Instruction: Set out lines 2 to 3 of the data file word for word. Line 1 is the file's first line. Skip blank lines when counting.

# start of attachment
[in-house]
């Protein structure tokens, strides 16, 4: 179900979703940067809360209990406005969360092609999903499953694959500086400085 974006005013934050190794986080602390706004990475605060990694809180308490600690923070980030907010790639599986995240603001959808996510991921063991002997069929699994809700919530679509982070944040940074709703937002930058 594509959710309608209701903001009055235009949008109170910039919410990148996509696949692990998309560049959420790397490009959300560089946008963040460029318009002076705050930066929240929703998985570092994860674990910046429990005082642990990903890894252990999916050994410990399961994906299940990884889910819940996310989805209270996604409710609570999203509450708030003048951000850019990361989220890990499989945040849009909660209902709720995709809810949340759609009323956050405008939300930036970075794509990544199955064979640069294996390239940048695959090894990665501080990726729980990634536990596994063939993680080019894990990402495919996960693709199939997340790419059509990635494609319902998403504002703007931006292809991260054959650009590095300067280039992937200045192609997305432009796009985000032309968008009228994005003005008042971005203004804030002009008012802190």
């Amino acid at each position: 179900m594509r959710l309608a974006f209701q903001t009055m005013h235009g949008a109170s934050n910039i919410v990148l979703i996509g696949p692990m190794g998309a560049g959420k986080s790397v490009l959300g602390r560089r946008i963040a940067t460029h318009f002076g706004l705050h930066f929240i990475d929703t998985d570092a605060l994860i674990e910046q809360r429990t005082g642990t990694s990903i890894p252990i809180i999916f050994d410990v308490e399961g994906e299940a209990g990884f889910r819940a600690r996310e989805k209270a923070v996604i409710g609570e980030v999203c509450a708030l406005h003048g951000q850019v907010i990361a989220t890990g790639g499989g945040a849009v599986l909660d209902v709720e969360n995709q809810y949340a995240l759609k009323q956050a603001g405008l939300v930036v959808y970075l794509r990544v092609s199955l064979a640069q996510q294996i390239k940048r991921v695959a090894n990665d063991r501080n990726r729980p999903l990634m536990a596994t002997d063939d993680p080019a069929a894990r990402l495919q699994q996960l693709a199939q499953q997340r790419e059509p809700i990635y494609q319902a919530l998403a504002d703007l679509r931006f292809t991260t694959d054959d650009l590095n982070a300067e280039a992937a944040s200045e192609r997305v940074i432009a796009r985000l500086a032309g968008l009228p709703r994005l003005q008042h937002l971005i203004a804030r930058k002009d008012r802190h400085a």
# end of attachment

């Protein structure tokens, strides 16, 4: 179900979703940067809360209990406005969360092609999903499953694959500086400085 974006005013934050190794986080602390706004990475605060990694809180308490600690923070980030907010790639599986995240603001959808996510991921063991002997069929699994809700919530679509982070944040940074709703937002930058 594509959710309608209701903001009055235009949008109170910039919410990148996509696949692990998309560049959420790397490009959300560089946008963040460029318009002076705050930066929240929703998985570092994860674990910046429990005082642990990903890894252990999916050994410990399961994906299940990884889910819940996310989805209270996604409710609570999203509450708030003048951000850019990361989220890990499989945040849009909660209902709720995709809810949340759609009323956050405008939300930036970075794509990544199955064979640069294996390239940048695959090894990665501080990726729980990634536990596994063939993680080019894990990402495919996960693709199939997340790419059509990635494609319902998403504002703007931006292809991260054959650009590095300067280039992937200045192609997305432009796009985000032309968008009228994005003005008042971005203004804030002009008012802190």
């Amino acid at each position: 179900m594509r959710l309608a974006f209701q903001t009055m005013h235009g949008a109170s934050n910039i919410v990148l979703i996509g696949p692990m190794g998309a560049g959420k986080s790397v490009l959300g602390r560089r946008i963040a940067t460029h318009f002076g706004l705050h930066f929240i990475d929703t998985d570092a605060l994860i674990e910046q809360r429990t005082g642990t990694s990903i890894p252990i809180i999916f050994d410990v308490e399961g994906e299940a209990g990884f889910r819940a600690r996310e989805k209270a923070v996604i409710g609570e980030v999203c509450a708030l406005h003048g951000q850019v907010i990361a989220t890990g790639g499989g945040a849009v599986l909660d209902v709720e969360n995709q809810y949340a995240l759609k009323q956050a603001g405008l939300v930036v959808y970075l794509r990544v092609s199955l064979a640069q996510q294996i390239k940048r991921v695959a090894n990665d063991r501080n990726r729980p999903l990634m536990a596994t002997d063939d993680p080019a069929a894990r990402l495919q699994q996960l693709a199939q499953q997340r790419e059509p809700i990635y494609q319902a919530l998403a504002d703007l679509r931006f292809t991260t694959d054959d650009l590095n982070a300067e280039a992937a944040s200045e192609r997305v940074i432009a796009r985000l500086a032309g968008l009228p709703r994005l003005q008042h937002l971005i203004a804030r930058k002009d008012r802190h400085a």